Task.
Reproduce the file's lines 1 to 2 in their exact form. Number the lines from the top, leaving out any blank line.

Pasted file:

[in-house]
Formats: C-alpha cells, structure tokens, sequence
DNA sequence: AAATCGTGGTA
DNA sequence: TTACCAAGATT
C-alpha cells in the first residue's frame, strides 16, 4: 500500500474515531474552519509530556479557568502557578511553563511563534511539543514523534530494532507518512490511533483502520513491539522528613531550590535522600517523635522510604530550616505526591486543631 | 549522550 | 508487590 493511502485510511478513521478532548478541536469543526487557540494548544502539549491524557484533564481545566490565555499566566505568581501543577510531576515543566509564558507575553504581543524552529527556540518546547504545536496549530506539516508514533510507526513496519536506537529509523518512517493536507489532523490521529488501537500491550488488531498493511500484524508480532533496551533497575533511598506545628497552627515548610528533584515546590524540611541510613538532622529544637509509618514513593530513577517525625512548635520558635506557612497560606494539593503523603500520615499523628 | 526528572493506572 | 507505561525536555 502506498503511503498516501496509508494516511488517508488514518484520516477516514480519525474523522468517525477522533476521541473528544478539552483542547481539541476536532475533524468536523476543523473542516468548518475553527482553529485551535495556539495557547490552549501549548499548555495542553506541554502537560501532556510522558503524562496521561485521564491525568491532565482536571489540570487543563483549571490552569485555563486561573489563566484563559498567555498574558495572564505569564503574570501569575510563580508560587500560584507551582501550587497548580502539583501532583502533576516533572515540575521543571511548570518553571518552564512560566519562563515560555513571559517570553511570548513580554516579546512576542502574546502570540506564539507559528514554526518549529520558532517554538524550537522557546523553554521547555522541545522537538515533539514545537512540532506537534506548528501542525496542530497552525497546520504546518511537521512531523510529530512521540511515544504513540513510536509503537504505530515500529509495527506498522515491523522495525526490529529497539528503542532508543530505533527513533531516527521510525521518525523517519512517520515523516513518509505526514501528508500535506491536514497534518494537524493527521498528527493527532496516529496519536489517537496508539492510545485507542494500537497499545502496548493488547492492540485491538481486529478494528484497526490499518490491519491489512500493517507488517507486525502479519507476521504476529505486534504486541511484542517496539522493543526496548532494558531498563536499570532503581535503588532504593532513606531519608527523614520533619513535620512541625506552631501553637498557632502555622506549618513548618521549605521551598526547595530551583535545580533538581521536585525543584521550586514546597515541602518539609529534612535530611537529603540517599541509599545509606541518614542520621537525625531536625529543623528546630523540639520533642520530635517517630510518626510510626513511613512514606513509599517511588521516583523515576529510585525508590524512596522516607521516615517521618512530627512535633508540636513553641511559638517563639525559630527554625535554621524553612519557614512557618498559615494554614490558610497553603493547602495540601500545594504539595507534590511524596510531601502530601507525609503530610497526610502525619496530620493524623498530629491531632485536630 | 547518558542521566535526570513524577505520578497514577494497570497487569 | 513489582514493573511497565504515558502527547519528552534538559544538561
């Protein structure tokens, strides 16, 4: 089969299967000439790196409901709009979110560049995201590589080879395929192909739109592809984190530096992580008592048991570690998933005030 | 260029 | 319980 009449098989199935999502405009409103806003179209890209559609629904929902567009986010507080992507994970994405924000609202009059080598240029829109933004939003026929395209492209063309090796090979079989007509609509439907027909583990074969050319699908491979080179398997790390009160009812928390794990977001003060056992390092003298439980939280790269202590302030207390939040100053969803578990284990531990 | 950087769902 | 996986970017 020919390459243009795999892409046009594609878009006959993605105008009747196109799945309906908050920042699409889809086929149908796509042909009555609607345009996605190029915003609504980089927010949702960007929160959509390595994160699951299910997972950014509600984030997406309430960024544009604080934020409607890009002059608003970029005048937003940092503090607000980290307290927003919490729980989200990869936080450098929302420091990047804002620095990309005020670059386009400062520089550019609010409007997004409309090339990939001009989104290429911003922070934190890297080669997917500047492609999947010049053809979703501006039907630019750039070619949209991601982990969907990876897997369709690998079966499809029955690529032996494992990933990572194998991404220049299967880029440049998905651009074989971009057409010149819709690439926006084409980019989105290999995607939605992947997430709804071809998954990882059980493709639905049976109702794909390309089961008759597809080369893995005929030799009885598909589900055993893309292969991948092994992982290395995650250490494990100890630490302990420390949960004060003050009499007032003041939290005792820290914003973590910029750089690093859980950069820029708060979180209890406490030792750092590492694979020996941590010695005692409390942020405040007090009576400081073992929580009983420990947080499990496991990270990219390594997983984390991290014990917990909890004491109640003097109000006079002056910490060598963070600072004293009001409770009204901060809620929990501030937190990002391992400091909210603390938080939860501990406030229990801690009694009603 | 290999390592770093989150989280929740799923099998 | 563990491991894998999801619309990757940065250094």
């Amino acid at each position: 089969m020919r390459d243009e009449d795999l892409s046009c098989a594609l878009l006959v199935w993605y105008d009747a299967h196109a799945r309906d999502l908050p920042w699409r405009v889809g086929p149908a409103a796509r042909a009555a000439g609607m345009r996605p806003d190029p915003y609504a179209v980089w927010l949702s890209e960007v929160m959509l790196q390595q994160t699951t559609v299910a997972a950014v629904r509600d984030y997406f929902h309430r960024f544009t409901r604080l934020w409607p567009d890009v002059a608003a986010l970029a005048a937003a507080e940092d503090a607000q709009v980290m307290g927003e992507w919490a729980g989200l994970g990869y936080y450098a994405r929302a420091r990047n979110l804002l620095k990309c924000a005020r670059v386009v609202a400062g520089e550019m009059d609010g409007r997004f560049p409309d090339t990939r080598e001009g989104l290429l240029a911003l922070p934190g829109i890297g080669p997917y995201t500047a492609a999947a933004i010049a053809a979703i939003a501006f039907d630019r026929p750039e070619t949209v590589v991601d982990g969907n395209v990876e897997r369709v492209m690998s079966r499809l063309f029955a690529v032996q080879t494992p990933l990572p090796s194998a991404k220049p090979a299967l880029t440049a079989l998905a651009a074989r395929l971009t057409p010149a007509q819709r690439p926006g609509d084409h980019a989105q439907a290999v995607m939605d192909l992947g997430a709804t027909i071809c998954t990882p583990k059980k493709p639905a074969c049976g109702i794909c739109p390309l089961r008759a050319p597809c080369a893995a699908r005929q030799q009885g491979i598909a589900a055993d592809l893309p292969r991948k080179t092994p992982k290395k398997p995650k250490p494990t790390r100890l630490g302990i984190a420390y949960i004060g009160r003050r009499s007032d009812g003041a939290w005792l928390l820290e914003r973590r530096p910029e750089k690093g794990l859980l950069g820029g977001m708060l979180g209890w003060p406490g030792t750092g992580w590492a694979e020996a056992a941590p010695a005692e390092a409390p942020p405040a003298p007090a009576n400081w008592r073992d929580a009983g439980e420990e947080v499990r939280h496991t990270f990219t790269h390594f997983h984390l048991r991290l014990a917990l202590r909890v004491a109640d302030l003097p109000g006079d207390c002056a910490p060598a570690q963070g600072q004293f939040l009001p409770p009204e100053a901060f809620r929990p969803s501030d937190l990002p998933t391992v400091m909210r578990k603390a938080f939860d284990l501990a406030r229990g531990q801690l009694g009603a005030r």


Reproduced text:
[in-house]
Formats: C-alpha cells, structure tokens, sequence